Dr. Mason explains that he “went for a walk” into the eastern perimeter of the site – an area that hasn’t been explored by archaeologists. What he discovered is an ancient landscape of stone circles, stone alignments and what appear to be corbelled roof tombs. From stone tools found at the site, it’s likely that the features date to some point in the Middle East’s Neolithic Period – a broad stretch of time between roughly 8500 BC – 4300 BC.
It is thought that in Western Europe megalithic construction involving the use of stone only dates back as far as ca. 4500 BC. This means that the Syrian site could well be older than anything seen in Europe.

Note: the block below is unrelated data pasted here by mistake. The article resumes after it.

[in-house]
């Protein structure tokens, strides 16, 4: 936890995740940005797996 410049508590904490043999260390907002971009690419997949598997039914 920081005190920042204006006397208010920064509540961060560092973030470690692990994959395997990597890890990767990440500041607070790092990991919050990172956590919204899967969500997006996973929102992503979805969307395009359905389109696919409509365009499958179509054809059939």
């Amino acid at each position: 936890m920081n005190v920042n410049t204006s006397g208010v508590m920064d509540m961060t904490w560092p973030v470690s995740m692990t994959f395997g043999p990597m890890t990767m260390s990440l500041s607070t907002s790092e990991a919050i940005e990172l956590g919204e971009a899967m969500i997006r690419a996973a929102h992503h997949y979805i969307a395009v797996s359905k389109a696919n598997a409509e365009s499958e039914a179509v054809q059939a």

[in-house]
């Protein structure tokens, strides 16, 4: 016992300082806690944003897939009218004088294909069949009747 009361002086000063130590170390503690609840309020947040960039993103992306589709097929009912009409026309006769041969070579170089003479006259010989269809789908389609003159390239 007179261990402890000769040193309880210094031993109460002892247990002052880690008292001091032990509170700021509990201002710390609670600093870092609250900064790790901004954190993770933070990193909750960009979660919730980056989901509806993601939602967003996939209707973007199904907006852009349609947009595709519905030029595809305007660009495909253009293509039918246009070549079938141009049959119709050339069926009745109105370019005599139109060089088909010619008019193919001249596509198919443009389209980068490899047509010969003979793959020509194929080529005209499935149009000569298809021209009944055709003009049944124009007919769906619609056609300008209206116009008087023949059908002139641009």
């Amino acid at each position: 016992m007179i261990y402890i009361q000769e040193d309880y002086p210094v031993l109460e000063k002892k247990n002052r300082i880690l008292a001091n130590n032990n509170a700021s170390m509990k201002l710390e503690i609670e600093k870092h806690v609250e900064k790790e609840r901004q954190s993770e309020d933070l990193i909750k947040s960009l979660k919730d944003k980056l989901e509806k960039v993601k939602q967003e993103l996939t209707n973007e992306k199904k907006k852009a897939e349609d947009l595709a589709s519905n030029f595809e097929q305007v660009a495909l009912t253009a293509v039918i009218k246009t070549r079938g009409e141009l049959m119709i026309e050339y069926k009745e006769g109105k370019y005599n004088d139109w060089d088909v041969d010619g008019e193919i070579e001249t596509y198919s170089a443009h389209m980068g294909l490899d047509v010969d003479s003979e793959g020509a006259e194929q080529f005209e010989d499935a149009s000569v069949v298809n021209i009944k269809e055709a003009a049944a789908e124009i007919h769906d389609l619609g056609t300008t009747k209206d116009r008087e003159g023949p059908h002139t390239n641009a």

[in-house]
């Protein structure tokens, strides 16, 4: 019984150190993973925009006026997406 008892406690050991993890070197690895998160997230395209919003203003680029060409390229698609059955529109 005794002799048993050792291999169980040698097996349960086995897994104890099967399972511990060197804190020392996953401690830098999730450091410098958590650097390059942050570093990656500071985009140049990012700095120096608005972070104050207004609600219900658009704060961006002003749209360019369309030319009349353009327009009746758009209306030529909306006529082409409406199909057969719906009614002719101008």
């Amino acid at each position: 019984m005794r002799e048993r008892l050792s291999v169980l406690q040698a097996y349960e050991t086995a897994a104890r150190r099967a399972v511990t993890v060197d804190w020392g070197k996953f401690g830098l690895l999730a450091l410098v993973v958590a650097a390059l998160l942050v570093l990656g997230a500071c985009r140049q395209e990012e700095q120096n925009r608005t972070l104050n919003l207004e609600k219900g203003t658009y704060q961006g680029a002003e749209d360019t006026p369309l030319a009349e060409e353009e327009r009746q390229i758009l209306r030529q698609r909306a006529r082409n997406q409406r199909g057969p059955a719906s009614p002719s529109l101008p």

At a recent colloquium in Toronto, Canada, Mason described his shock at discovering the apparent tombs, stone circles and stone alignments: “I was standing up there thinking, oh dear me, I’ve wandered onto Salisbury Plain,”
At the southern end of the landscape there are three apparent tombs. They are about eight metres in diameter and each of them “actually has a chamber in the middle”. The roof is corbelled which suggests that beneath them is “something you would want to seal in.” Each of these corbelled structures had a stone circle beside it, which is about two meters in diameter.